I told you last night that I might be gone sometime, and you said, Where, and I said, To be with the Good Lord, and you said, Why, and I said, Because I’m old, and you said, I don’t think you’re old. And you put your hand in my hand and you said, You aren’t very old, as if that settled it […] You reached up and put your fingers on my lips and gave me that look I never in my life saw on any other face besides your mother’s. It’s a kind of furious pride, very passionate and stern. I’m always surprised to find my eyebrows unsinged after I’ve suffered one of those looks. I will miss them.
Gilead is one of those rare, rare novels where from page one you already feel you know its narrator intimately. I have no idea how an author can sum up a person so beautifully in just a few paragraphs, but within a short period after beginning this novel, I felt I knew so much about Revd. John Ames. I could hear his voice; imagine his frame; picture him sitting on his chair on the porch, or in his study. If you had asked me before I’d reached a dozen pages I feel I could have described his life, his face and his idiosyncrasies. It’s a masterful writer who can achieve that.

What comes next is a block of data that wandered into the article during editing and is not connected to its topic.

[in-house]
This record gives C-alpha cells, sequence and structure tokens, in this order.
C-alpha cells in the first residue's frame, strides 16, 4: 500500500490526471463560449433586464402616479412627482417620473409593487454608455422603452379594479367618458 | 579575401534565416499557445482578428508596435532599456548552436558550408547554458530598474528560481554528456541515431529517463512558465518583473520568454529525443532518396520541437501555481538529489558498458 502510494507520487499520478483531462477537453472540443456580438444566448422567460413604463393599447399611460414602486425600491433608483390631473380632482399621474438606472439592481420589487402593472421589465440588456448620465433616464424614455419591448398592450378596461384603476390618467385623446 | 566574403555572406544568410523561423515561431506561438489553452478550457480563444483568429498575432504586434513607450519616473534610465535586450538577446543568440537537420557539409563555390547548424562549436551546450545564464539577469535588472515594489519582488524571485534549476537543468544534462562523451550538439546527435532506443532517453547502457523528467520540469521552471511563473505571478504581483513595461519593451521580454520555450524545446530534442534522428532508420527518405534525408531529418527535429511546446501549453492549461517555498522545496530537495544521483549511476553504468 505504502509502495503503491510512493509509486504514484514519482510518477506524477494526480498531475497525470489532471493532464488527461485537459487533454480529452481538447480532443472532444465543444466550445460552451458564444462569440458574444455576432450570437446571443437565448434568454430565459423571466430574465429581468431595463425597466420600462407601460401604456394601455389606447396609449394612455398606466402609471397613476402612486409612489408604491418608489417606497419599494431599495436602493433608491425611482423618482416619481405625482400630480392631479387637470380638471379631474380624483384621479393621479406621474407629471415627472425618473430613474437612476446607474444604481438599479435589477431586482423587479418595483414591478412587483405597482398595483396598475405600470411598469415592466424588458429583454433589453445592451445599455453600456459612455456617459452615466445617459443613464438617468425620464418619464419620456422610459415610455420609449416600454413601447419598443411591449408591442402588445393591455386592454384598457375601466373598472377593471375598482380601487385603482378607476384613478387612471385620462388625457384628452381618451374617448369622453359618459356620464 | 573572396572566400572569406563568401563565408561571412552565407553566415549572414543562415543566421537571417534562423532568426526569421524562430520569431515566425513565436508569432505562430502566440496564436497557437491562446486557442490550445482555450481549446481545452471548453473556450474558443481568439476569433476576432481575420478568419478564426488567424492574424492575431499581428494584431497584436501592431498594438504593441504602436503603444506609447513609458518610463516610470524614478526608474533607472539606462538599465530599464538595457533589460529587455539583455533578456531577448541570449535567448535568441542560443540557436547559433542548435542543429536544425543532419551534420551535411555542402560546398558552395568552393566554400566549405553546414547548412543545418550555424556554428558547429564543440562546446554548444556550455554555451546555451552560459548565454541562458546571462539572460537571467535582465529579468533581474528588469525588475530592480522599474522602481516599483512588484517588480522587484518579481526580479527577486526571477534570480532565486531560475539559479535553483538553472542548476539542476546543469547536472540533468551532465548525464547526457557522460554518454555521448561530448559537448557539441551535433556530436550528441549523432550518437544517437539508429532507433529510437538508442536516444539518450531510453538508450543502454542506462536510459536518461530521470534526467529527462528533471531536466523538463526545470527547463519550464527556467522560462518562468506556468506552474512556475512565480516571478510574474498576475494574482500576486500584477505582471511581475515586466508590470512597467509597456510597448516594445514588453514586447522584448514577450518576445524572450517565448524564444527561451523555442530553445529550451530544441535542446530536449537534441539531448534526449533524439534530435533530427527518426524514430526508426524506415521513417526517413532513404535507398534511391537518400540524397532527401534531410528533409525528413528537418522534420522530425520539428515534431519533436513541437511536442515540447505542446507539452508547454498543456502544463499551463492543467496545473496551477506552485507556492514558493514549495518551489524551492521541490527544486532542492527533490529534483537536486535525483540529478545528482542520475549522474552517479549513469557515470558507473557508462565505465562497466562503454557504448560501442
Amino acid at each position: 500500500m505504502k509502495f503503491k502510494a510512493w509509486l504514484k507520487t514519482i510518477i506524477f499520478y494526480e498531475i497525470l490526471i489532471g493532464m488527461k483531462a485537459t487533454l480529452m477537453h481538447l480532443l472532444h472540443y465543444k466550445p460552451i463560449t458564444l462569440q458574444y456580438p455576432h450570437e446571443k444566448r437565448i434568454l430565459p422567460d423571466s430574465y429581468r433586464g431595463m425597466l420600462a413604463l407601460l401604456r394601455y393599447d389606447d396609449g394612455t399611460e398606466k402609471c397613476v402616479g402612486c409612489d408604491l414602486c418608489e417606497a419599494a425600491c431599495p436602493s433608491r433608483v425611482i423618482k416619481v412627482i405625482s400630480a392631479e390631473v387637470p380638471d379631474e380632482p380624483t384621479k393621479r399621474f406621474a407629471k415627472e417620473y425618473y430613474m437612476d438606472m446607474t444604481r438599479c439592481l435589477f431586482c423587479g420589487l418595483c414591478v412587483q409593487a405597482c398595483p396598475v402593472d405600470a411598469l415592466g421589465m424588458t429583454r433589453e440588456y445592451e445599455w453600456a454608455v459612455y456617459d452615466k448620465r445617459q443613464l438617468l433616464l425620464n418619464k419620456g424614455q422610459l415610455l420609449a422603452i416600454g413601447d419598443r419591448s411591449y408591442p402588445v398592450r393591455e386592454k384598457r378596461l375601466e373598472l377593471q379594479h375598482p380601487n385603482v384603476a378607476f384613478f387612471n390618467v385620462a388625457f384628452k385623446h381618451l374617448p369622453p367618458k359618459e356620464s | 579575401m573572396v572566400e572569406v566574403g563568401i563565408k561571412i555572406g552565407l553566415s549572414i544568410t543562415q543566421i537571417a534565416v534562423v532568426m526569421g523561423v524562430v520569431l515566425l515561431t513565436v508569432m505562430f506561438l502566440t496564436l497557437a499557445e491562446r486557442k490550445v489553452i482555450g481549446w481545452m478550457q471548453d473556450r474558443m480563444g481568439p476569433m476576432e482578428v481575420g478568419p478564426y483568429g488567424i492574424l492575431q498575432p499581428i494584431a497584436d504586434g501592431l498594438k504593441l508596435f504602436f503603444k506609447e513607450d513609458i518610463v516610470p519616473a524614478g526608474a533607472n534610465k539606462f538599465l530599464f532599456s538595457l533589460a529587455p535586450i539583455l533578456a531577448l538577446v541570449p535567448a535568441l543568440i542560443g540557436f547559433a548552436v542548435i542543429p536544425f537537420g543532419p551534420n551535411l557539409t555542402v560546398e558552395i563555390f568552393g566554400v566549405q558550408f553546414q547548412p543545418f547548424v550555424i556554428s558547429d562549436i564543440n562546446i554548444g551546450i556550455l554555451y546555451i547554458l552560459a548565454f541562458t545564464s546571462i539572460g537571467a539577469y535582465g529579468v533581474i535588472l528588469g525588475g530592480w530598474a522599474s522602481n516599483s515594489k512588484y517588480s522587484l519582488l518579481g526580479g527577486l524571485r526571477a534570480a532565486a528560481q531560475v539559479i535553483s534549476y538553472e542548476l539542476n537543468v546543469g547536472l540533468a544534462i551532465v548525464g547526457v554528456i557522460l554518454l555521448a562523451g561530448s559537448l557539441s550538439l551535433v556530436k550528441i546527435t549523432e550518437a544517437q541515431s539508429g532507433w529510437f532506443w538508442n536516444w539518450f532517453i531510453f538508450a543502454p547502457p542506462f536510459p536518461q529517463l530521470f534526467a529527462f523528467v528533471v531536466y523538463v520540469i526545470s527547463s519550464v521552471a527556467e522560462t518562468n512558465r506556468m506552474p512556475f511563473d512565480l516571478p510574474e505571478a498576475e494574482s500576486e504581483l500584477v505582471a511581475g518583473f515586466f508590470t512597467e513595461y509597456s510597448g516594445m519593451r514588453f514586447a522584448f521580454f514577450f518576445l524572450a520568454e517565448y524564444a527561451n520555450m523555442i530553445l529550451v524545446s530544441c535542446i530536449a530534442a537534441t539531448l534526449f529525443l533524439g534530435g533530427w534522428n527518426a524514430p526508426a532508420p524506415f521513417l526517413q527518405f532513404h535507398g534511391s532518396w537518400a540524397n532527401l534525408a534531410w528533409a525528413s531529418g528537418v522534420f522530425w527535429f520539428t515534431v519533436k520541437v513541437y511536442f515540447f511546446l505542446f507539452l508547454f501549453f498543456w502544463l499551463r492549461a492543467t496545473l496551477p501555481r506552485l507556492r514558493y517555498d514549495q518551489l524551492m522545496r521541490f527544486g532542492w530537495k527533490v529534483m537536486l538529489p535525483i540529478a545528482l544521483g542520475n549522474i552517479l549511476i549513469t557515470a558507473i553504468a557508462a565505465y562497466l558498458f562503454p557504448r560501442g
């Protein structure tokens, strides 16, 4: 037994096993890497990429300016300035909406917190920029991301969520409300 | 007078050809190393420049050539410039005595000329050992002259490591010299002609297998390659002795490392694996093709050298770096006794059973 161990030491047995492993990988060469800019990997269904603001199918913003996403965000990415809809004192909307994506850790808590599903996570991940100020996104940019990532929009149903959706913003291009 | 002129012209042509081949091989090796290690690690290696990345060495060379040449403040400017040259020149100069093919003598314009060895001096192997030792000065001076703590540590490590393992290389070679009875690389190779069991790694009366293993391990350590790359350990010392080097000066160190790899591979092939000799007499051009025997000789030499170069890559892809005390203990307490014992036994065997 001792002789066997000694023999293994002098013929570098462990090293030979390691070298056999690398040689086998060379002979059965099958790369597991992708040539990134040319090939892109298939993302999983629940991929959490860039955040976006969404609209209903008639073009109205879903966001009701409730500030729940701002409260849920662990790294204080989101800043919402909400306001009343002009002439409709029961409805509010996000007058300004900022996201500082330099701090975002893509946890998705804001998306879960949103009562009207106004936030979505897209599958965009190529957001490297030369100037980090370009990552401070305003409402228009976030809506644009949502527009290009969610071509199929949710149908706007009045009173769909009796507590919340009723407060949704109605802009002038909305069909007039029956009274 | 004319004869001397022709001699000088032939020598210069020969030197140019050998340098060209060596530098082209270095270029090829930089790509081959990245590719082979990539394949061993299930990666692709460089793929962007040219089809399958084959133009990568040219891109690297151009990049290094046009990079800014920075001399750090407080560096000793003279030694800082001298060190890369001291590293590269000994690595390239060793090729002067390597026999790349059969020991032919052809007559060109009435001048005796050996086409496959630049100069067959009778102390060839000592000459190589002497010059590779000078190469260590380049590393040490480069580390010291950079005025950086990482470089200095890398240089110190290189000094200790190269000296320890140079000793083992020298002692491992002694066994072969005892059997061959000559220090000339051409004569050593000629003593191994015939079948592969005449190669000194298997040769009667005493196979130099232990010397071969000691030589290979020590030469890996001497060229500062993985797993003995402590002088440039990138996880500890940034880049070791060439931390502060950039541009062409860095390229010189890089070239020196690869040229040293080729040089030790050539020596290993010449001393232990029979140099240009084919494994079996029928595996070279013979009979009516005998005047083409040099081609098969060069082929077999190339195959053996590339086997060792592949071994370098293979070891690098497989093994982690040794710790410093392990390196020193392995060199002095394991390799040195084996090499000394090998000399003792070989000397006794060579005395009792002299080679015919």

Marilynne Robinson is a masterful writer.
Gilead is set in 1956 and written in first person; a last letter from an aged man to his young son, outlining his story and the lessons he’s learnt along the way. It’s not entirely historical, and the letter quickly catches up to current times, mingling up-to-the-minute reactions about events that have transpired during the writing of the piece, with reflections on Ames’ childhood and life in the ministry.